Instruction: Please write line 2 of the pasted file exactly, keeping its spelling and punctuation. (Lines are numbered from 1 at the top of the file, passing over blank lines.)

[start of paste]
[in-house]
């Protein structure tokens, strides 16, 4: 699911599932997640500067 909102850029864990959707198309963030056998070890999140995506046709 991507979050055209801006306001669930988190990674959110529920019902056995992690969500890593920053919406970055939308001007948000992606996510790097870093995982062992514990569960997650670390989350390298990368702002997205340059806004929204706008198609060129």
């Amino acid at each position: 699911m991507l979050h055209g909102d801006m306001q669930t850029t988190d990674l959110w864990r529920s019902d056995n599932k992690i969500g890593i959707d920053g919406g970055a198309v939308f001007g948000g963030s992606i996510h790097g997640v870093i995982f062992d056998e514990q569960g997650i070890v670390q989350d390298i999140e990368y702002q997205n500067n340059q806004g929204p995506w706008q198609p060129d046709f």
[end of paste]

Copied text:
């Protein structure tokens, strides 16, 4: 699911599932997640500067 909102850029864990959707198309963030056998070890999140995506046709 991507979050055209801006306001669930988190990674959110529920019902056995992690969500890593920053919406970055939308001007948000992606996510790097870093995982062992514990569960997650670390989350390298990368702002997205340059806004929204706008198609060129």